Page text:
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Title: Chronic malnutrition in rural Zimbabwe
Author: Mucavele, Patricia Jane
Awarding Body: University of Edinburgh
Current Institution: University of Edinburgh
Date of Award: 2003
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Chronic energy malnutrition remains the major silent global nutritional challenge for the future. This thesis investigates specific factors which may have contributed to its unabated persistence. A critique of the literature concludes that nomenclature, the complexity and unspecific nature of multi-factorial chronic malnutrition problems, narrowness of medical physiological based conceptual models to identify the origins of nutritional risk, and the technical difficulties associated with the accurate assessment and monitoring of nutrition status amongst the free-living have contributed to the limited progress in abating chronic energy malnutrition. To illustrate the dimensions of the above problem the prevalence, severity, seasonality and determinants of chronic energy malnutrition within and between subsistent agricultural households residing in a drought prone, food deficit area of Zimbabwe are investigated. A comprehensive longitudinal food, health and anthropometric survey of 354 households was conducted over a 15 month period and has been analysed. To capture both the seasonal dynamics of the nutrition situation and intra-household nutritional status, all household members were measured. Anthropometric indices were used as proxies of child and adult nutritional status. To identify the main risks and determinants of nutrition security a set of simple indicators used as proxies for dietary intake, health status, care and household welfare were estimated and equated with anthropometric status. Simultaneous analysis of adult and child anthropometry unveiled a paradoxical situation with the co-existence of high prevalence of chronic under-nourishment amongst children with high rates of adult female over-nourishment. Over a third of the children were diagnosed as stunted, (height for age < -2SD) and quarter were estimated to be underweight (weight for age < -2SD). Concurrently, over a fifth of the adult female population were classified as overweight (BMI 25-29.99) a further 10% depending on the season were diagnosed as obese (BMI > 30). Contrarily, a quarter of the male population were diagnosed as chronic energy deficient CED (BMI < 18.5). Male over-nourishment was virtually non-existent. Combining the above results with low rates of child wasting < 10%, the Buhera population is diagnosed as severely chronically malnourished. The study attributes the intra and inter household differences in nutritional status to physiological, diet, infection, socio-economic, cultural and environmental factors. The seasonal variation in nutritional status was uncharacteristic. Optimal adult nutritional status was observed in March at the end of the pre-harvest period. Modest seasonal oscillations in adult body weight equivalent to an absolute change of 4-5% were observed. Seasonal fluctuations in child growth rates were detected, a lagged association was found between significant pre-harvest weight gains and the following post-harvest rate of height velocity. Self-reported illness was associated with seasonal weight loss. The existence of both extremes of the chronic energy malnutrition spectrum within and between households suggests considerable heterogeneity in biological response to prevailing food insecure and poor environmental conditions in Buhera. The low ratio of CED:obesity observed amongst women provides evidence that over-nourishment previously associated with affluent societies is becoming the burden of the rural poor. These two findings present a dual challenge when developing policies and programmes to alleviate chronic malnutrition.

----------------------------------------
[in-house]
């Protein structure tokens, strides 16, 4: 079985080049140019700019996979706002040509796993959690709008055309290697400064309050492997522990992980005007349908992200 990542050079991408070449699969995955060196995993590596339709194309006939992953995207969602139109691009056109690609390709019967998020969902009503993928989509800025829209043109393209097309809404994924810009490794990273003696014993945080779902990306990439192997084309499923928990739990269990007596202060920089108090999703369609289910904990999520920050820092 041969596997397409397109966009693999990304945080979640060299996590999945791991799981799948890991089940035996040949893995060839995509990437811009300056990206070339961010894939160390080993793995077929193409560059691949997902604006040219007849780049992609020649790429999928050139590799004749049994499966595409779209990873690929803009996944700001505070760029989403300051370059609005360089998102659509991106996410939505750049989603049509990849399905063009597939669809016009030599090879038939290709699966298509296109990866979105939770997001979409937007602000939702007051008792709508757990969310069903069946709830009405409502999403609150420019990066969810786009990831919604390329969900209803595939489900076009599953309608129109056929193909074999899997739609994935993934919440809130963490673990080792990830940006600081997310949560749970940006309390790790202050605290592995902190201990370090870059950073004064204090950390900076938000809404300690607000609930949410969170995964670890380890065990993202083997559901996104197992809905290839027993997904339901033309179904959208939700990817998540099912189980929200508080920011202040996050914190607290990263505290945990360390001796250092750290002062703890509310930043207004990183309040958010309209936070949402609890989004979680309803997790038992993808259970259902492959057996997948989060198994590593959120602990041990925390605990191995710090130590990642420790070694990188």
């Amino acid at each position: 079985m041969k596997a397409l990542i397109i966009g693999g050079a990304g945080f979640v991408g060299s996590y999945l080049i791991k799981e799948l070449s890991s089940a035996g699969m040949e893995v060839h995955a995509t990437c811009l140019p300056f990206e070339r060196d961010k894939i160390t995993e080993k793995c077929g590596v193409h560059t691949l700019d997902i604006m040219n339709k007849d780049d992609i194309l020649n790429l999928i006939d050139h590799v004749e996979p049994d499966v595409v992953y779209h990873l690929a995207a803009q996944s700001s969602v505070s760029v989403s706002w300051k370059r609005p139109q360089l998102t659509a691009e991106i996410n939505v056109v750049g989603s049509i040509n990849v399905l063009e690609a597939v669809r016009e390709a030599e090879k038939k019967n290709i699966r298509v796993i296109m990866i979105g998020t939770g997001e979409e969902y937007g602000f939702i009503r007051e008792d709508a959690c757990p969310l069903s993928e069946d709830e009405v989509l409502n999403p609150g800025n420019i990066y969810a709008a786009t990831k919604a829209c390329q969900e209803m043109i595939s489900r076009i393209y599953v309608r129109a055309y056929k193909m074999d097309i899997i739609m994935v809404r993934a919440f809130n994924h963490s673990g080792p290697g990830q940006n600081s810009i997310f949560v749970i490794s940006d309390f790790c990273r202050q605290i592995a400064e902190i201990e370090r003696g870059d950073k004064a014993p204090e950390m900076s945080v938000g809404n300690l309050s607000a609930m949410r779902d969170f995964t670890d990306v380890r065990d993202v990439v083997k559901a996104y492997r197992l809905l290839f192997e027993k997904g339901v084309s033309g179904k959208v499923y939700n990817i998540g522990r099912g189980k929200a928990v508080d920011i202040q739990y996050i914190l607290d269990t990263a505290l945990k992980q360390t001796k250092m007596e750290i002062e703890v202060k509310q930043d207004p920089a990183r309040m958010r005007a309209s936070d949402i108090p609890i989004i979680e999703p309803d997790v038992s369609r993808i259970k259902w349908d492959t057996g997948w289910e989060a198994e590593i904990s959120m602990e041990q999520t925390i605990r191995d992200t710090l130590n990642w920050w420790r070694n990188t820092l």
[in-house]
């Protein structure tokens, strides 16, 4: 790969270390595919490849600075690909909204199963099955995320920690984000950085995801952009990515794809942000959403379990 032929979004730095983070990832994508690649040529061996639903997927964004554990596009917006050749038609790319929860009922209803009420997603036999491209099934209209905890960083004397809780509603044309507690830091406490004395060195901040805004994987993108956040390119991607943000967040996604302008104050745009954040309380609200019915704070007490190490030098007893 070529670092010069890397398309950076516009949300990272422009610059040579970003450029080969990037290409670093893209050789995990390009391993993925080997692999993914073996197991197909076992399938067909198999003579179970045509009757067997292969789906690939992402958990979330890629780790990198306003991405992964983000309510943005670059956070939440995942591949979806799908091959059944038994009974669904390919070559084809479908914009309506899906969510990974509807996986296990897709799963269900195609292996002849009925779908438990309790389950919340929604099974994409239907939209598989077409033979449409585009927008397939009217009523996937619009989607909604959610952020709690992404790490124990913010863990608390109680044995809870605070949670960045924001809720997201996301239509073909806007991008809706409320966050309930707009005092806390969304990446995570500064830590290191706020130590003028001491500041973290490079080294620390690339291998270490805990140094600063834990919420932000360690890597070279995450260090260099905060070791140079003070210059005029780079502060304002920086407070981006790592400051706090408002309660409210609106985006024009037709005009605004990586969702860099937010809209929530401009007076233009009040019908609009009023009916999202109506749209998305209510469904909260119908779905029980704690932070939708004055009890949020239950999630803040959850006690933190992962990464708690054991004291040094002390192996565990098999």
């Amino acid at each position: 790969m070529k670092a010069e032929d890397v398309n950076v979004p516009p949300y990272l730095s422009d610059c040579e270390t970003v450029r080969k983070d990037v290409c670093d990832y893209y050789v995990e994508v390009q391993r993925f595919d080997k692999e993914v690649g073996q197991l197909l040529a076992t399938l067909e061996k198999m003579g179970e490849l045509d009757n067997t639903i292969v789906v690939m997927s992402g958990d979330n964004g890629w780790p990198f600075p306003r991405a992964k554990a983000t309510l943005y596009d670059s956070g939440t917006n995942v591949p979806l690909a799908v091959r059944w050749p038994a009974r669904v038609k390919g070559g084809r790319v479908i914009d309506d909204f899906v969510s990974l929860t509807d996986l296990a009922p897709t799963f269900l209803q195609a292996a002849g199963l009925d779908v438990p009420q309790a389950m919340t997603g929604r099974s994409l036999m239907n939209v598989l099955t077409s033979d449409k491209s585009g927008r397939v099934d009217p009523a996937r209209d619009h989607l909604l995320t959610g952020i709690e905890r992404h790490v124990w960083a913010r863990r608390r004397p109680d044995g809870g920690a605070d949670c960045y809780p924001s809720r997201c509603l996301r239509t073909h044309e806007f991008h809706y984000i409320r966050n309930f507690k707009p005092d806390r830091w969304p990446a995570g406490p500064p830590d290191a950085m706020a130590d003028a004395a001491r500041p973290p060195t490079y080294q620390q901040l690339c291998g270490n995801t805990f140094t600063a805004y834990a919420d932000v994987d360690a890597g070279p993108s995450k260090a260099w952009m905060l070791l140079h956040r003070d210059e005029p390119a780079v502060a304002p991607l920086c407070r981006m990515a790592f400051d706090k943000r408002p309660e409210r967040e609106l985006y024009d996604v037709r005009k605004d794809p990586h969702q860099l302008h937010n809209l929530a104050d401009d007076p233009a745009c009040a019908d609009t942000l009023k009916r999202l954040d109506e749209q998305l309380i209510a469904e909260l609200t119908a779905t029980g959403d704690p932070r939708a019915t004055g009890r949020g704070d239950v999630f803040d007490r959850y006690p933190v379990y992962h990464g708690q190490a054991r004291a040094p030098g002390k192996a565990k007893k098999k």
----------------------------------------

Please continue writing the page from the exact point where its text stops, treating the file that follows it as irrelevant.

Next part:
Supervisor: Not available Sponsor: Not available
Qualification Name: Thesis (Ph.D.) Qualification Level: Doctoral
EThOS ID:  DOI: Not available